There are all sorts of hormonal issues which can affect your cycle and your overall health. Polycystic ovarian syndrome (PCOS) and endometriosis are two of the more widely known conditions that can affect women. A common question we see in the medical industry is can you have pcos and endometriosis at the same time? To which the answer, unfortunately, is yes, and in fact, a study done in 2015 found that women diagnosed with PCOS were more likely to also be diagnosed with endometriosis.
Keep reading for further information…
What is PCOS?
Polycystic ovarian syndrome, commonly shortened to PCOS, is a condition that affects the functionality of the ovaries. Polycystic ovaries contain a large amount of (harmless) follicles that, unlike the name suggests, are not actually cysts. The follicles are underdeveloped sacs in which the eggs develop, and in individuals with PCOS, the sacs are unable to release their egg, which means ovulation doesn’t occur.
It’s difficult to obtain exact numbers on how many women in the UK are suffering with PCOS, but it’s thought to be around one in ten. The condition often runs in families, and is related to hormone imbalances in the body, including unusually high levels of insulin.
The three main features of PCOS are:
- Irregular periods and an unreliable cycle (due to the fact that your body is not regularly releasing eggs).
- Excessive androgen, which is a “male” hormone, and may result in physical symptoms such as excess body or facial hair.
- Polycystic ovaries – this will only be determinable through testing, but it refers to when your ovaries become enlarged, and form fluid-filled sacs that surround the eggs in your ovaries.
If you have at least two of these symptoms, you may be diagnosed with PCOS.
Other symptoms may include:
- Difficulty getting pregnant (due to irregular ovulation, or no ovulation).
- Noticeable fluctuations in weight.
- Head hair loss or thinning hair.
- Oily skin and acne.
What is Endometriosis?
Endometriosis is a long term condition that can have a significant impact on your life – in patients with endometriosis, tissue similar to the lining of the womb grows in other places (such as in the fallopian tubes, or in the ovaries).
Symptoms of endometriosis are varied, and can either affect your life either quite drastically, or may not be noticeable at all. Symptoms include:
- Cramping in your lower stomach or back, usually worse during your period.
- Debilitating period pain that disrupts your daily life.
- Pain during or after sex.
- Nausea, constipation, diarrhoea, or blood in your urine during your period.
- Difficulty conceiving.
- Unusually heavy periods.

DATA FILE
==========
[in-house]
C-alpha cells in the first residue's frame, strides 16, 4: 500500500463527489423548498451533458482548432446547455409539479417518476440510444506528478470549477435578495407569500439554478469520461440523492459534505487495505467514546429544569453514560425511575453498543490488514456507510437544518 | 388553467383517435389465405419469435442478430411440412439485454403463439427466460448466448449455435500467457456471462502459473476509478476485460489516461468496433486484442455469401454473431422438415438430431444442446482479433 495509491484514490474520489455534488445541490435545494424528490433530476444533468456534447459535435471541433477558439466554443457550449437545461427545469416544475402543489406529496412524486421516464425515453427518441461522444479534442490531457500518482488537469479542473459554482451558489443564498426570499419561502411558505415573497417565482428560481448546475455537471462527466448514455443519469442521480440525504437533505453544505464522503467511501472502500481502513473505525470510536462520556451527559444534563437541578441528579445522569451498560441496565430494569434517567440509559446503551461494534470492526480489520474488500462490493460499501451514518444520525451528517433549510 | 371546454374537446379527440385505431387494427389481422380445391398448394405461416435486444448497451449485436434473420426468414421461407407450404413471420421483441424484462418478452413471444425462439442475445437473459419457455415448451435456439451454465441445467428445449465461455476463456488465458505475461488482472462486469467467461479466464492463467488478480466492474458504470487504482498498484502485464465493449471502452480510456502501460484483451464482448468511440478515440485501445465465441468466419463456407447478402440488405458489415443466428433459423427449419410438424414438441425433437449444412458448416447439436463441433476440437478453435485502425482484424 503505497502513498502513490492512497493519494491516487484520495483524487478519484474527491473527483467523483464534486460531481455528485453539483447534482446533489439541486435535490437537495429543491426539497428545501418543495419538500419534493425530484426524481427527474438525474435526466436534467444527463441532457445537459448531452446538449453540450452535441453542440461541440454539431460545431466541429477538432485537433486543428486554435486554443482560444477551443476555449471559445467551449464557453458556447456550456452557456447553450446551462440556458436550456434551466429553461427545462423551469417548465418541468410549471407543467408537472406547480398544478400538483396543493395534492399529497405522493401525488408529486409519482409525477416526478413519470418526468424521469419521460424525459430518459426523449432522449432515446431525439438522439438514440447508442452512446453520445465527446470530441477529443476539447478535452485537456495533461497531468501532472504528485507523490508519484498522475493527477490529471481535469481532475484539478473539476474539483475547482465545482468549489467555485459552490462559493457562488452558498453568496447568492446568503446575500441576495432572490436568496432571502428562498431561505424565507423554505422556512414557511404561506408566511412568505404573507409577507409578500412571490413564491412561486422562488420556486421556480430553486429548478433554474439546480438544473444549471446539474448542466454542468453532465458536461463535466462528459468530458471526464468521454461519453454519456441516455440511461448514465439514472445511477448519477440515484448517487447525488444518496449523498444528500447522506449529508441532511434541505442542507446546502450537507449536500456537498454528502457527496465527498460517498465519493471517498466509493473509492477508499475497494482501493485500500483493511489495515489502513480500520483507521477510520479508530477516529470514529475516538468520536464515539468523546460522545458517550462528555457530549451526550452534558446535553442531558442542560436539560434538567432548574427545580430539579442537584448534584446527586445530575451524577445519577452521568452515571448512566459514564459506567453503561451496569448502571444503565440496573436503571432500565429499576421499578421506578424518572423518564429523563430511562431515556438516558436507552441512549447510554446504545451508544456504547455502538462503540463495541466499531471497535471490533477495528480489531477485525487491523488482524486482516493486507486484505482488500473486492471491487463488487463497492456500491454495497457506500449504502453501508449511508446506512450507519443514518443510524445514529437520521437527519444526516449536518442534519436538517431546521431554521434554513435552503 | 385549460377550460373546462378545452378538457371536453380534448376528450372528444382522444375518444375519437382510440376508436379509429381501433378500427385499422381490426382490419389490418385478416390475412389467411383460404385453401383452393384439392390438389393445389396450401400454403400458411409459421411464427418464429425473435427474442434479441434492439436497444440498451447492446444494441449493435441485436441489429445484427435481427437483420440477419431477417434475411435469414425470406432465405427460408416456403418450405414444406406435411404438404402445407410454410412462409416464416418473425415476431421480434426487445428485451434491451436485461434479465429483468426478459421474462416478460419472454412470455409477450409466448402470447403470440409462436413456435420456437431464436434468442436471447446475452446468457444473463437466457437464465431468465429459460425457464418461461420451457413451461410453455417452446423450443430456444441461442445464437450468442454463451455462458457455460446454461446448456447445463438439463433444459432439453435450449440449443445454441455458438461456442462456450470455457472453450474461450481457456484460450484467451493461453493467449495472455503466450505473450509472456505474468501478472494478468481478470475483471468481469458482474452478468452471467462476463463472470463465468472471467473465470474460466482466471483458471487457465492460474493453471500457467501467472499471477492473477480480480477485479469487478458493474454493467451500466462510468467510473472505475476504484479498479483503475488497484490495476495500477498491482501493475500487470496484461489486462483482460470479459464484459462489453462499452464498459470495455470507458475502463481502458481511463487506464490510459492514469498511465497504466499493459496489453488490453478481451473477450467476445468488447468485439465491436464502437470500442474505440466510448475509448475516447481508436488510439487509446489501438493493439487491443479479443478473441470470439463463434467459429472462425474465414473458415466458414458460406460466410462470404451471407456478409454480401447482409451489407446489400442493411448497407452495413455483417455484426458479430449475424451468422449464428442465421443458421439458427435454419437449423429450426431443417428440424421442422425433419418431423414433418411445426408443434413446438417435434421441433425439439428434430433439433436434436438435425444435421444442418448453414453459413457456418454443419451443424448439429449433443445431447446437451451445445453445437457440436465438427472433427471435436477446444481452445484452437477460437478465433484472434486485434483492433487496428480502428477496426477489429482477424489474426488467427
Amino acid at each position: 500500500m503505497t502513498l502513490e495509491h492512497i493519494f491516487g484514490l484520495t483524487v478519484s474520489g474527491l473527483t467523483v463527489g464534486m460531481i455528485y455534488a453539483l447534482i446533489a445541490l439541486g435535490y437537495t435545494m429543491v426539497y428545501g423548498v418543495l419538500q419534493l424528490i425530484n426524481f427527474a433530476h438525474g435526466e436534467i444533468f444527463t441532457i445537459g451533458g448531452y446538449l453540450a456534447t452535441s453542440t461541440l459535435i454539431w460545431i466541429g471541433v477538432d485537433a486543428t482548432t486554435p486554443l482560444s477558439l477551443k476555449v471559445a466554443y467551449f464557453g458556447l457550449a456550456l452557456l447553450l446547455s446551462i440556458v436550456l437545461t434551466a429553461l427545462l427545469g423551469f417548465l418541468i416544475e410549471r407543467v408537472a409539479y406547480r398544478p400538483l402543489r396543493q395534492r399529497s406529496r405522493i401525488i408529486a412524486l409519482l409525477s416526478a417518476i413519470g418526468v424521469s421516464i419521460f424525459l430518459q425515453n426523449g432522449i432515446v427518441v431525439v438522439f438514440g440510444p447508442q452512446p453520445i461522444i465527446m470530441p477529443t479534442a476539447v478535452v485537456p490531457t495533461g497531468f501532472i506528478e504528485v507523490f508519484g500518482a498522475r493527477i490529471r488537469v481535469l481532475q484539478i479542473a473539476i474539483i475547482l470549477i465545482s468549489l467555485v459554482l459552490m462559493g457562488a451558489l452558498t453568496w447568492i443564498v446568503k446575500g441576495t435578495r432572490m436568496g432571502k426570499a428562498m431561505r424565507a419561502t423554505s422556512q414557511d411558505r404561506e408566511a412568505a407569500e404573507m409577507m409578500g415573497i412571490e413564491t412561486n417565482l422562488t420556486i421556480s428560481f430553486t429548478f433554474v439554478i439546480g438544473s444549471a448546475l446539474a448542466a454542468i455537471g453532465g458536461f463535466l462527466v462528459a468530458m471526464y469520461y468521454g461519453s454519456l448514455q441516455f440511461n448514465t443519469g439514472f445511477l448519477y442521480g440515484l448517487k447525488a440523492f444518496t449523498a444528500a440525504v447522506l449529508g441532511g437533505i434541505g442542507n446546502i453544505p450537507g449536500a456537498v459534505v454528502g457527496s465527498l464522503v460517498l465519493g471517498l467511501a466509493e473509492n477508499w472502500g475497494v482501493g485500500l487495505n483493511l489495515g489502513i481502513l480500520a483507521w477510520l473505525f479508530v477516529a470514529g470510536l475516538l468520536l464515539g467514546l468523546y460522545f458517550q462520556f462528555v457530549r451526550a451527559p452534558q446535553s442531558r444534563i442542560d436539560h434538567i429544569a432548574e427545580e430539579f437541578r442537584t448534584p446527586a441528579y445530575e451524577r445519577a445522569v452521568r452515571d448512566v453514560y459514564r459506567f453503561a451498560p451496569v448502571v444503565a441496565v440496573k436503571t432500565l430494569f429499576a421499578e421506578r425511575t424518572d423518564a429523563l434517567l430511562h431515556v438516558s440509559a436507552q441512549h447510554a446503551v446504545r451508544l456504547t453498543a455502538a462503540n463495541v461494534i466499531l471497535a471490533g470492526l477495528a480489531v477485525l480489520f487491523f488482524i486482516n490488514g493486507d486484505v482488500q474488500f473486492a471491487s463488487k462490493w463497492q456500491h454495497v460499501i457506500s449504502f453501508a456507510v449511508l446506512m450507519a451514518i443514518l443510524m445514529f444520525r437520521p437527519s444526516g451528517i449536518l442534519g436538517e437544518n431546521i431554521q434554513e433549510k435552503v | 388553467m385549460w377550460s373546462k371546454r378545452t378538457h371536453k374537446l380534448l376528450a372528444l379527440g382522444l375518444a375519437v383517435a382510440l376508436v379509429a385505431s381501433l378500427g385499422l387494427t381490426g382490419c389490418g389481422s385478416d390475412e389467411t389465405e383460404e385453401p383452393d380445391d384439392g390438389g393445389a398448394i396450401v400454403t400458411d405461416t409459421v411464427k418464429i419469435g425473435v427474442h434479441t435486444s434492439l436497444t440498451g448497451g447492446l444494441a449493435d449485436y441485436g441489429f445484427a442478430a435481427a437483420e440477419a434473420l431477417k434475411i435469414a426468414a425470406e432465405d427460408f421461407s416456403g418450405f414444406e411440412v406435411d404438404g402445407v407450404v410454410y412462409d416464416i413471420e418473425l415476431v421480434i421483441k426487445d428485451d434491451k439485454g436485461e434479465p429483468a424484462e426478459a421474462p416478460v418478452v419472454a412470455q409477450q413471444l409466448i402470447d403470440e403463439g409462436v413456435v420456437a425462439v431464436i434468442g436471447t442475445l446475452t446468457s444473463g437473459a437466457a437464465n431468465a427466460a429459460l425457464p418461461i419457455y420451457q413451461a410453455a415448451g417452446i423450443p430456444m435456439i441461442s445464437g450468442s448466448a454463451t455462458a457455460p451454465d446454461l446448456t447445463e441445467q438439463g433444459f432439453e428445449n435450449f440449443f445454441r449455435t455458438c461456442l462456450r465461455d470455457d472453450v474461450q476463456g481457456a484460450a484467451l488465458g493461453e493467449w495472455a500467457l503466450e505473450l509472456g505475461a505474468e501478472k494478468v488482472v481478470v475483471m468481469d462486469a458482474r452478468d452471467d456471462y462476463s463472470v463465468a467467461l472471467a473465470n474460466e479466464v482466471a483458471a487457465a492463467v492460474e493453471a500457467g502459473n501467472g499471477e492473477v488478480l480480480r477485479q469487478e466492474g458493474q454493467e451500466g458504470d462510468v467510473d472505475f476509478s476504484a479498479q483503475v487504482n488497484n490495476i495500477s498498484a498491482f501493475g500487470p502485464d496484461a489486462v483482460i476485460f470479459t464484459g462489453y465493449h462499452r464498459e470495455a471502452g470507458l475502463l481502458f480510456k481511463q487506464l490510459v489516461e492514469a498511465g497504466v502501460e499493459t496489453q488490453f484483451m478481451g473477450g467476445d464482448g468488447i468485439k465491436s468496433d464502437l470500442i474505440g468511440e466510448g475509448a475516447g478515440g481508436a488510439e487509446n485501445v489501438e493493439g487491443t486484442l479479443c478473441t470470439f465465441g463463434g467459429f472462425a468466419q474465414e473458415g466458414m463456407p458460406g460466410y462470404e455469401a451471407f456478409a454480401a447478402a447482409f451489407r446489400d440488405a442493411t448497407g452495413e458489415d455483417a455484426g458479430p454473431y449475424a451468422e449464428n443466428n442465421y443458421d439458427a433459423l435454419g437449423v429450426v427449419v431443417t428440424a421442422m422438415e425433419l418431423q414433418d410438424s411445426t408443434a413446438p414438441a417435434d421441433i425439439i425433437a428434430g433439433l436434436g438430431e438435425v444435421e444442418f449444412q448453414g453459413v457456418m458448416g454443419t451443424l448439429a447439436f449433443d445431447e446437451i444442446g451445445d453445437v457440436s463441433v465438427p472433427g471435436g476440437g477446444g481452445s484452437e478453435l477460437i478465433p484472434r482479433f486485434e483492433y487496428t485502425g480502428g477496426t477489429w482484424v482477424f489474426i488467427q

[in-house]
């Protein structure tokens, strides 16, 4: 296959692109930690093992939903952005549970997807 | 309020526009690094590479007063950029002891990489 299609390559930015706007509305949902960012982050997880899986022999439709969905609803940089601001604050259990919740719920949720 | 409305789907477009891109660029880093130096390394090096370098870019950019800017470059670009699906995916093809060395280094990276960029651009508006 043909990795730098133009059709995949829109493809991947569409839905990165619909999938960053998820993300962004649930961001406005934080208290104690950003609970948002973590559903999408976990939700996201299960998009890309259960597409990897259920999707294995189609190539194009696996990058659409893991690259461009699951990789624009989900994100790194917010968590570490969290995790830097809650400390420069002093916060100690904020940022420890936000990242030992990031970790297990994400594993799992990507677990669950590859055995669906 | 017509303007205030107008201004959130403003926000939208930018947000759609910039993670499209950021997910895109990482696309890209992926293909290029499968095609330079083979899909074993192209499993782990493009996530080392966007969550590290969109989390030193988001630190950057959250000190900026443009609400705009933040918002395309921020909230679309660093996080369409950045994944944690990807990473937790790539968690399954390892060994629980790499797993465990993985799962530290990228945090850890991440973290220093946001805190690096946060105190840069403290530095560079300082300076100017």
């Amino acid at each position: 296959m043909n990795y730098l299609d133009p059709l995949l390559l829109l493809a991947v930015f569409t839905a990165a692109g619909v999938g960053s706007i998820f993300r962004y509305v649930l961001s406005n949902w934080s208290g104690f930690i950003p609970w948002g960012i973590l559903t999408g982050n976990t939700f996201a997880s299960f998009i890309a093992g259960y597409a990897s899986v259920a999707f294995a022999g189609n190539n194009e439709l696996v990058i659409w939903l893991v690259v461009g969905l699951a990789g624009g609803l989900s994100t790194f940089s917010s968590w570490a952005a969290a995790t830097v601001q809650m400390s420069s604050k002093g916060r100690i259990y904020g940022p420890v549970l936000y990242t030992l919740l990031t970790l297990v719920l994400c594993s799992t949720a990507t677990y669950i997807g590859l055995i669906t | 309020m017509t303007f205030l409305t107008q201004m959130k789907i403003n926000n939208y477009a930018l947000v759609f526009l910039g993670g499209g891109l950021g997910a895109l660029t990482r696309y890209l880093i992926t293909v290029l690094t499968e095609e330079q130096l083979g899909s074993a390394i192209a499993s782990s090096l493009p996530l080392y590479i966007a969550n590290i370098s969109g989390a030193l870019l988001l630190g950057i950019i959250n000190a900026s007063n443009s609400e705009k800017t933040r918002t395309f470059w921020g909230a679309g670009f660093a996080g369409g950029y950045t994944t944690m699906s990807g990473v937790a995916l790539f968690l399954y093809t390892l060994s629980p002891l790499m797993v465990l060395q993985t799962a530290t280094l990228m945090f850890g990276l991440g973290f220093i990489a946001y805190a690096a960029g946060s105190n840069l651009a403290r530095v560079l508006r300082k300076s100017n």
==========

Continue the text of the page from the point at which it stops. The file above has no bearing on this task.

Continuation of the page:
Endometriosis is difficult to diagnose, because symptoms can vary from patient to patient. On average, it takes eight years to get an endometriosis diagnosis. If you’re trying to track your symptoms, either for personal reasons or for medical proof, Endometriosis UK has a symptoms and pain tracker.
Can you have PCOS and endometriosis at the same time?
While the key causes of endometriosis and PCOS are different, it is unfortunately possible to suffer from both conditions at the same time. A study done in 2015 suggested that individuals with PCOS are more likely to suffer from endometriosis, and an older study from 2011 suggested that the high levels of androgens and insulin caused by PCOS could indirectly increase estradiol levels, which might increase the risk of endometriosis.
Distinguishing between the two conditions is also not always straightforward. While they have differing symptoms, there is some overlap – both conditions can cause fertility issues, as well as heavier than usual periods, frequent bleeding in-between menstruation, and longer than usual periods. The key distinction between the two is that pain is not a main symptom for PCOS, whereas it is for endometriosis.
How can the Marion Gluck Clinic help?
At the Marion Gluck Clinic, we offer bioidentical hormone replacement therapy (BHRT), an alternative to traditional hormone replacement treatments, to correct hormonal imbalances and help relieve symptoms. Our doctors have found that hormonal treatment is particularly effective for symptoms of endometriosis, as it counteracts the effects of oestrogen, which naturally stimulates cell growth in tissues, and contributes to endometriosis symptoms. Both endometriosis and PCOS will be treated with a combination of medication, nutritional advice, hormone balancing, and lifestyle changes, all specifically tailored to each individual patient.
If you’re suffering with a hormonal imbalance, please get in touch with our team for a consultation, and an advisor will be in touch to book a session with one of our expert doctors.